British Cattle Breeds
The Lincoln Red
The early Lincoln Red was a dual purpose cow but is now viewed as a beef breed. It is one of the oldest of Britain's native breeds, and the largest. It is endemic to Lincolnshire, a county on the north-east coast of England. Its deep red colour accounts for the latter part of the name.
As early as 1695, Gervaise Markham commented on the quality of Lincolnshire cattle in his book A Way to Get Wealth.
The general consensus is that the ancestors of this breed came into England with the Viking invaders. During the late 18th/early 19th centuries, local draft animals (themselves ancestors of the Sussex breed) were crossed with Durham and York shorthorns from the farms of Robert Bakewell and the Collings brothers. There became known as the Lincolnshire Red Shorthorn.
Beef and dairy types were given separate sections in the first volume of Coates Herd Book. This was in 1822. In 1893, the Argentine Red Lincolnshire Shorthorn Herd Book is mentioned in export records. Two years later saw the founding of the Lincoln Red Shorthorn Association with the Herd Book printed the following year.
During the decade from 1904 to 1914, 774 Red Lincolns were exported to twenty different countries.
By 1926, the Lincoln Red was the second most numerous breed. Shorthorns led the field followed by British Friesians and Herefords. In 1939, red and black Aberdeen Angus bulls were used in an attempt to breed a polled Lincoln Red. By 1946, the dairy strain was beginning to die out. The name 'Shorthorn' was dropped from the Society's name in 1960 and since the late 1970s only polled Lincoln Reds were been registered. The last dairy type Red Lincoln was registered in 1965.
Various continental breeds began to catch the eye of Britain's farmers and many of the traditional breeds lost popularity. The Lincoln Red was one to suffer from this and its number dropped dramatically. There was selective crossing during the 1980s to try to improve conformation and lean meat content.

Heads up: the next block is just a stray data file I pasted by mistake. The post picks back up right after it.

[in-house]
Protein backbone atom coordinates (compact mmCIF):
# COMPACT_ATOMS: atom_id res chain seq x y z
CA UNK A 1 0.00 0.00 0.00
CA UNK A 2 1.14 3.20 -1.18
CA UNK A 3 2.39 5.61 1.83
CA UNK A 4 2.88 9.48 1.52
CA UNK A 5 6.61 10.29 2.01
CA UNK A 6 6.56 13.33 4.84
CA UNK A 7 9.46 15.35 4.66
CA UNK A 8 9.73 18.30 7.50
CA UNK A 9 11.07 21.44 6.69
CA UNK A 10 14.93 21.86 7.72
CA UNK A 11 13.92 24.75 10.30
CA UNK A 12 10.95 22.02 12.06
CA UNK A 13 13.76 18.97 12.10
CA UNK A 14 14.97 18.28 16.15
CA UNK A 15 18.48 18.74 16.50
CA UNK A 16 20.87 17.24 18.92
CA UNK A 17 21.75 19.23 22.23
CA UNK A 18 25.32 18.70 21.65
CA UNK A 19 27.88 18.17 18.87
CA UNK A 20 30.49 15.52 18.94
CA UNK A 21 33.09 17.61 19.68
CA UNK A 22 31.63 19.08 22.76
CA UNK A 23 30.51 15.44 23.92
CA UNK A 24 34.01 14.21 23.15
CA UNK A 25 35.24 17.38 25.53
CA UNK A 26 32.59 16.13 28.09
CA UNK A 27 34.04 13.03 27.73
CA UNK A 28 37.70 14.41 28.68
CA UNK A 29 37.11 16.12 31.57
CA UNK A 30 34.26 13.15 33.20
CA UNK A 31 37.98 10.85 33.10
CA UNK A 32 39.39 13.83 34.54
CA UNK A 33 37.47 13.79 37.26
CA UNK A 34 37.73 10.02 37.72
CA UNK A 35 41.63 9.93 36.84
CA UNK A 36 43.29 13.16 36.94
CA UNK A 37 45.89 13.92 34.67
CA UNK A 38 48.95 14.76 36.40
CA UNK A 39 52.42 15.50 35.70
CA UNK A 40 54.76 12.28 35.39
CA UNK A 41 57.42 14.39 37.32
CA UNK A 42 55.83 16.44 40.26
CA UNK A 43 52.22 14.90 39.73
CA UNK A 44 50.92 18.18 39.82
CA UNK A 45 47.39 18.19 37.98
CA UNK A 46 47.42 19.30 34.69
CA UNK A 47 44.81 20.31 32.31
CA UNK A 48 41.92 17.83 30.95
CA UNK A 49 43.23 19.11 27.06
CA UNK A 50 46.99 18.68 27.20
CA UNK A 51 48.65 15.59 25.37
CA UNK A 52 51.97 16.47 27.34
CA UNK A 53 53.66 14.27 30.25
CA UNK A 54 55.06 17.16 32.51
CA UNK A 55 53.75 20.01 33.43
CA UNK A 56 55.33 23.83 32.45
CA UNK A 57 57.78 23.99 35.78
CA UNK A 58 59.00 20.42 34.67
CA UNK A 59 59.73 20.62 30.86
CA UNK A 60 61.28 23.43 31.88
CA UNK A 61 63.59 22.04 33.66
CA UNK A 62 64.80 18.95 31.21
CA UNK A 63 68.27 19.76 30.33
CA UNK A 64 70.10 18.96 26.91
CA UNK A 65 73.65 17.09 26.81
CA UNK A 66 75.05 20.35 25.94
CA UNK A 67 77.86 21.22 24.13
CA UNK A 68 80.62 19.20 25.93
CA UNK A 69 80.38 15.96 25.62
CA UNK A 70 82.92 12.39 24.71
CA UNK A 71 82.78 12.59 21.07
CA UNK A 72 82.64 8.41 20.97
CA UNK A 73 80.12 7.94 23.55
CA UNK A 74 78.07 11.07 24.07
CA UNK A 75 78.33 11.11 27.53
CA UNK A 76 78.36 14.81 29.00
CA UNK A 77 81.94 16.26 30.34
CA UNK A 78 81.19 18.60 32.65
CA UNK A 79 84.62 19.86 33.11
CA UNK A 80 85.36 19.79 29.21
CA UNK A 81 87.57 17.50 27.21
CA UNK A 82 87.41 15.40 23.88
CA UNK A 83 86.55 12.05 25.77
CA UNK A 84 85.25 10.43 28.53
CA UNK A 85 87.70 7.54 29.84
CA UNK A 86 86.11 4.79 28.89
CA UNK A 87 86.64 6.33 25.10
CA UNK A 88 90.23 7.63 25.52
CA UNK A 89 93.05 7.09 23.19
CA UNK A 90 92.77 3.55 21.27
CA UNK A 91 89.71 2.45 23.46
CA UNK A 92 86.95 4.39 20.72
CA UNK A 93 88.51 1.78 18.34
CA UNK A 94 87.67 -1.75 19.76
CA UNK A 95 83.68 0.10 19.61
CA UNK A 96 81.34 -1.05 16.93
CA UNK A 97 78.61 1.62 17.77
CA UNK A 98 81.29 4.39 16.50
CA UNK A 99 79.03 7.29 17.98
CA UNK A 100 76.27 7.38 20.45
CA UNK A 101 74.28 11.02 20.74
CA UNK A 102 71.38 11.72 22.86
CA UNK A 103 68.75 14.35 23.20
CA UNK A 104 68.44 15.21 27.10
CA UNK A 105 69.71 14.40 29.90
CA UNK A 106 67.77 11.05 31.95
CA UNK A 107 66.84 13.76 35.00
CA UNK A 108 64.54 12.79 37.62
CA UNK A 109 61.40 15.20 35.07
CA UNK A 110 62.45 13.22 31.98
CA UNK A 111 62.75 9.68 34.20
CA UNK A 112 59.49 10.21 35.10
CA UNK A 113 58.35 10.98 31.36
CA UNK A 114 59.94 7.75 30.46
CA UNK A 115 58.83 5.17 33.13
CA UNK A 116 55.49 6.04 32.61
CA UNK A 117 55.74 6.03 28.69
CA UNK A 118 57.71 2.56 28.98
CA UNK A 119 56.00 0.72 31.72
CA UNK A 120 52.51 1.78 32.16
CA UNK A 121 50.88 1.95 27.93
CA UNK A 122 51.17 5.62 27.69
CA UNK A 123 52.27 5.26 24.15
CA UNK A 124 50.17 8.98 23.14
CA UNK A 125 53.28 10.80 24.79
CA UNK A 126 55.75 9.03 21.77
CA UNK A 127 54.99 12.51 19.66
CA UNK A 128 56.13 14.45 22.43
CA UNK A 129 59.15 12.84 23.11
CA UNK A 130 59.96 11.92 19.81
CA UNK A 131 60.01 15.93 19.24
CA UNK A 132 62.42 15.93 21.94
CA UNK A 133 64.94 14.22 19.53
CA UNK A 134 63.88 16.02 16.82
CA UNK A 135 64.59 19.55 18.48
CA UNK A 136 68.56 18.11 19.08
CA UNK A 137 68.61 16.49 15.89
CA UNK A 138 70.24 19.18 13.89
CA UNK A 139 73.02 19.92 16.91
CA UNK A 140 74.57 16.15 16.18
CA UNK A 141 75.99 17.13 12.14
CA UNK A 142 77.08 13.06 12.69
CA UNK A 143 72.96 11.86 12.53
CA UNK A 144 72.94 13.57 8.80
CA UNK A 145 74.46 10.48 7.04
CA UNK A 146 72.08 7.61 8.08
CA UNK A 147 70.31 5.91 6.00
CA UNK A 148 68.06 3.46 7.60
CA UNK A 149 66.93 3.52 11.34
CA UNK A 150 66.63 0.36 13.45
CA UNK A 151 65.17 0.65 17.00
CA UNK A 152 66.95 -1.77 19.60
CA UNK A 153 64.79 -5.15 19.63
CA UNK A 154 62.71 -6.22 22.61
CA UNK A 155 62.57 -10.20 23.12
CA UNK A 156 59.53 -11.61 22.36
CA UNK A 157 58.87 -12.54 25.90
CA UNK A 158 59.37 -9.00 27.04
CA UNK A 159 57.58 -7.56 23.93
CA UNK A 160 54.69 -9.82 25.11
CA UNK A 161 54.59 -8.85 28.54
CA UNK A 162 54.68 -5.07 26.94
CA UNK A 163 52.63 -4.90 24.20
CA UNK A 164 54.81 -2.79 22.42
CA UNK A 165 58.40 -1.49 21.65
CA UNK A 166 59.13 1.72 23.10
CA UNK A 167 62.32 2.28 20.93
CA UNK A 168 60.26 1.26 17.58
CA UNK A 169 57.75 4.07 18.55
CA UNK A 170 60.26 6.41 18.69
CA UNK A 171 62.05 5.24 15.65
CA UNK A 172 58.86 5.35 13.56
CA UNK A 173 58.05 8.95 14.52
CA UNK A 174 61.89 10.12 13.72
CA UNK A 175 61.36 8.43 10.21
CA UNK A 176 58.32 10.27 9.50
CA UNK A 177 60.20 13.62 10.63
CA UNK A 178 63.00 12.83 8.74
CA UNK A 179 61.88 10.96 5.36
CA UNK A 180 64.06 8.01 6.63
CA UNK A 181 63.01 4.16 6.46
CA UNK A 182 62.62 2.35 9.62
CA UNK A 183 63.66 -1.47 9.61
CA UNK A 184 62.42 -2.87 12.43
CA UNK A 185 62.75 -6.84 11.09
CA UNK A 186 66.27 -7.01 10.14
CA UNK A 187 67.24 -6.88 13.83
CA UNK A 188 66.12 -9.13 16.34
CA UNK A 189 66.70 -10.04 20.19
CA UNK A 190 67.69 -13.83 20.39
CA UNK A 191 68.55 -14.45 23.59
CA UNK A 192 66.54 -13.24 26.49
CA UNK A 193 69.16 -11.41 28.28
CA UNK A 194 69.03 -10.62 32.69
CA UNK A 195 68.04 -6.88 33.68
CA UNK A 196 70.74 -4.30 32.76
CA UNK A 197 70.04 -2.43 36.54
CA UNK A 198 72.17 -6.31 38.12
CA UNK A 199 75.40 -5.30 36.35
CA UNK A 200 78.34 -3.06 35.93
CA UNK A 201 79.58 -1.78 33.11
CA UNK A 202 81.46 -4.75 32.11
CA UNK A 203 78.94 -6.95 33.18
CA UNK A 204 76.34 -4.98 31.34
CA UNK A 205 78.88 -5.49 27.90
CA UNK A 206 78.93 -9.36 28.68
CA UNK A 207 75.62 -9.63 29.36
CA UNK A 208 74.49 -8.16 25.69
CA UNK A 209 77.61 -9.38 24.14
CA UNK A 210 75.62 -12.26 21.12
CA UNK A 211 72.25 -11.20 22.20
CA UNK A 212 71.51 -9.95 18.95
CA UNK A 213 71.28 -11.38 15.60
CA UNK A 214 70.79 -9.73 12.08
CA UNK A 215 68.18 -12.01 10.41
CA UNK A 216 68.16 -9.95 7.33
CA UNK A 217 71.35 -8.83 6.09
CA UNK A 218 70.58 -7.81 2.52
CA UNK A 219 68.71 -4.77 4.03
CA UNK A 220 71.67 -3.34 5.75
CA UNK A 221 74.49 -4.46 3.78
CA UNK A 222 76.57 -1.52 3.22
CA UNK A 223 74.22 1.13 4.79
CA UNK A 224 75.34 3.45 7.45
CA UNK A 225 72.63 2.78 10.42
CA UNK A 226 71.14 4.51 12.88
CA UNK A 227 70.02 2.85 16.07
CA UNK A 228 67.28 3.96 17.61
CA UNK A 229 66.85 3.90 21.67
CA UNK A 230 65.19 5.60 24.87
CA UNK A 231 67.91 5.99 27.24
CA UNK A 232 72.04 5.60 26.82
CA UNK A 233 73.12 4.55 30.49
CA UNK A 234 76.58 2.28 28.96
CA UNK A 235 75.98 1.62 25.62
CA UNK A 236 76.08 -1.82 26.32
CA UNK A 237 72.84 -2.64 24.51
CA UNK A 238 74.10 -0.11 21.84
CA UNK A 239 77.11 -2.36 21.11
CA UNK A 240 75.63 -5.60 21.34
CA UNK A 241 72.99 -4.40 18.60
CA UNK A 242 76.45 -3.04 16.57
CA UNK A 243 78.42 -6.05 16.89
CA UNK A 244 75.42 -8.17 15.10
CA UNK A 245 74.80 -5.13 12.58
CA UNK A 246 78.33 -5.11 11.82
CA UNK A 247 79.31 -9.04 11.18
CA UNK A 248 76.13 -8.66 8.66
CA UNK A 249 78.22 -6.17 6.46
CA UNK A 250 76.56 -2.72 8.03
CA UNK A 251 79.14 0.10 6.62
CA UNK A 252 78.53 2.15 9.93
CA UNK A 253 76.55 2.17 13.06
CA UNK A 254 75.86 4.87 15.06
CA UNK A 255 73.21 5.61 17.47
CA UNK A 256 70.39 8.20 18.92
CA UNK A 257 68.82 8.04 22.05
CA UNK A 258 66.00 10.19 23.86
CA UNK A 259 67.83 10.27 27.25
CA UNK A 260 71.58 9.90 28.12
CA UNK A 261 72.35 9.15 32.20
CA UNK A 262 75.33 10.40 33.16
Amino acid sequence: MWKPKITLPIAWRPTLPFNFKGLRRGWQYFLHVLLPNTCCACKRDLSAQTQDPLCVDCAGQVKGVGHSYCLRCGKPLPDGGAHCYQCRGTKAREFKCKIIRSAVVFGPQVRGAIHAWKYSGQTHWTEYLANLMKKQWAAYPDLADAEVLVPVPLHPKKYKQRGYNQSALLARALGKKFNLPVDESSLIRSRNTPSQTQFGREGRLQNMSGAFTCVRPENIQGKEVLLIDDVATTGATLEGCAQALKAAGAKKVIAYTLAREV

Australia established its own Society in 1971. Lincoln Reds had been imported into Australia since the early 1900s. Numbers have been boosted by the use of artificial insemination and the introduction of a grading up program.
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The breed is early maturing and large framed. They have a rapid growth rate and good milking ability. They are easy to manage and docile. Their deep cherry red colour helps avoid sunburn and eye cancer issues. They normally have no trouble calving and have good longevity.
The head is short. The forehead and muzzle are broad. They have an alert, intelligent expression with no hint of flightiness. The shoulders are wide and flat without excessive fat on the brisket. The body is wide with well sprung ribs. The top and underline should be almost parallel. The breed has a deep girth with well rounded back and loin. As befits a beef breed, the hindquarters are well filled and thick.
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The draught breed ancestry can be seen in the short cannon bones and large, sturdy feet. The animal moves well with the legs set square under the body. The soft, pink skin is covered with deep red hair. If the animal is horned, the horns are white, short and set wide. They should have a somewhat inclining curve. The udder is well shaped and the overall impression is of an alert beast of good substance and a well covered but firm body. A rather high head carriage is a characteristic of the breed.
The cows make great mothers of calves destined for the suckler market. They have plenty of milk and strong maternal qualities. Their quiet nature and longevity is well known and they are a good choice to cross with virtually any breed. The offspring will be fast growing and suited to either intensive or range type conditions. The modern Lincoln Red is generally polled. There is a strong genetic trait towards a lack of horns and this is often a deciding factor with commercial breeders who are looking for a terminal sire. As the Lincoln Red evolves into a more popular type of animal, numbers of the native bred 100% Lincoln Red have again dropped and in 1998, recording of those animals with 'traditional' breeding was begun by the Rare Breeds Survival Trust.
Lincoln Reds are found in the Americas, New Zealand, South Africa, Germany, Hungary and Australia.